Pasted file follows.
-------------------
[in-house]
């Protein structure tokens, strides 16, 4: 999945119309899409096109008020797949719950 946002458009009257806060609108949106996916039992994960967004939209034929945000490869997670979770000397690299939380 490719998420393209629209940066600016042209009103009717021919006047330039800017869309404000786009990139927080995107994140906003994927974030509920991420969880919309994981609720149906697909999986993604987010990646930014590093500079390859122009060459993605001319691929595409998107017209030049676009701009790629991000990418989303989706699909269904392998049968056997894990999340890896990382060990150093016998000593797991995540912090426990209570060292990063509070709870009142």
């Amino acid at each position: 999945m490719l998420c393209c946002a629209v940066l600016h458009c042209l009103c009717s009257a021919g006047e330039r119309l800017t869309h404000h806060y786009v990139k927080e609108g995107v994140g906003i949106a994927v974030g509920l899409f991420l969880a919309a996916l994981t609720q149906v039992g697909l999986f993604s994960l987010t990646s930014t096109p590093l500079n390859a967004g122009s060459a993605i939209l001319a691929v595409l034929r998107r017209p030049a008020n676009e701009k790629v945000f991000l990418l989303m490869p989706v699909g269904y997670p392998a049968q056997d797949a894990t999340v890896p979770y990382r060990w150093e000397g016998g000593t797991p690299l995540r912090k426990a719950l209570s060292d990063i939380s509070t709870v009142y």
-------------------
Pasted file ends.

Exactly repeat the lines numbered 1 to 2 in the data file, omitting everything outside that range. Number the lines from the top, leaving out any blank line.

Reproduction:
[in-house]
């Protein structure tokens, strides 16, 4: 999945119309899409096109008020797949719950 946002458009009257806060609108949106996916039992994960967004939209034929945000490869997670979770000397690299939380 490719998420393209629209940066600016042209009103009717021919006047330039800017869309404000786009990139927080995107994140906003994927974030509920991420969880919309994981609720149906697909999986993604987010990646930014590093500079390859122009060459993605001319691929595409998107017209030049676009701009790629991000990418989303989706699909269904392998049968056997894990999340890896990382060990150093016998000593797991995540912090426990209570060292990063509070709870009142």